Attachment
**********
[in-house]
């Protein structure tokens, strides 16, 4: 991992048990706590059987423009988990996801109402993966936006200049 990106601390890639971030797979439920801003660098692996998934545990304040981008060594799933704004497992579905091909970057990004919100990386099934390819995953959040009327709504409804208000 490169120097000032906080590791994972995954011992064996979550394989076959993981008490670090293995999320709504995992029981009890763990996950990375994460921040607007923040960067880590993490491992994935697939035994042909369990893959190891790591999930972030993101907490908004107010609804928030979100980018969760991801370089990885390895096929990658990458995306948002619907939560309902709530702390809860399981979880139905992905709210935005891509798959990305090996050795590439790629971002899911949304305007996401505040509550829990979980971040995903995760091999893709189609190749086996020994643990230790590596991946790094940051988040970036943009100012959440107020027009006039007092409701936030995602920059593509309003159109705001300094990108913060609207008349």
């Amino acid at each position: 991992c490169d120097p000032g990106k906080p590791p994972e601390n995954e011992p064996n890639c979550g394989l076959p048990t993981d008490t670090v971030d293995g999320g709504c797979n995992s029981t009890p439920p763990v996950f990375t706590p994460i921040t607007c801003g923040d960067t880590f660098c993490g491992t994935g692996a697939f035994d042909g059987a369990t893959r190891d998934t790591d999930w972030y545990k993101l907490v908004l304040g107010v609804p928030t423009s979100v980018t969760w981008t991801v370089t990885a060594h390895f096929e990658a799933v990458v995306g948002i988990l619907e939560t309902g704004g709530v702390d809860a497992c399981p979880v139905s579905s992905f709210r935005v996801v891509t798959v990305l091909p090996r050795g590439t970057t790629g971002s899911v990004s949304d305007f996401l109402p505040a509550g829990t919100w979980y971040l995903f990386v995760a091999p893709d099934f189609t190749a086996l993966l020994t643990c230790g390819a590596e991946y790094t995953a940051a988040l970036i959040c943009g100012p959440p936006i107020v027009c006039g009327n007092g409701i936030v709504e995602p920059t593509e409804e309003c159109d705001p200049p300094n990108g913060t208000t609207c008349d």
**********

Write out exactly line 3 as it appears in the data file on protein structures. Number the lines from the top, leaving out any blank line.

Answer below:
């Amino acid at each position: 991992c490169d120097p000032g990106k906080p590791p994972e601390n995954e011992p064996n890639c979550g394989l076959p048990t993981d008490t670090v971030d293995g999320g709504c797979n995992s029981t009890p439920p763990v996950f990375t706590p994460i921040t607007c801003g923040d960067t880590f660098c993490g491992t994935g692996a697939f035994d042909g059987a369990t893959r190891d998934t790591d999930w972030y545990k993101l907490v908004l304040g107010v609804p928030t423009s979100v980018t969760w981008t991801v370089t990885a060594h390895f096929e990658a799933v990458v995306g948002i988990l619907e939560t309902g704004g709530v702390d809860a497992c399981p979880v139905s579905s992905f709210r935005v996801v891509t798959v990305l091909p090996r050795g590439t970057t790629g971002s899911v990004s949304d305007f996401l109402p505040a509550g829990t919100w979980y971040l995903f990386v995760a091999p893709d099934f189609t190749a086996l993966l020994t643990c230790g390819a590596e991946y790094t995953a940051a988040l970036i959040c943009g100012p959440p936006i107020v027009c006039g009327n007092g409701i936030v709504e995602p920059t593509e409804e309003c159109d705001p200049p300094n990108g913060t208000t609207c008349d």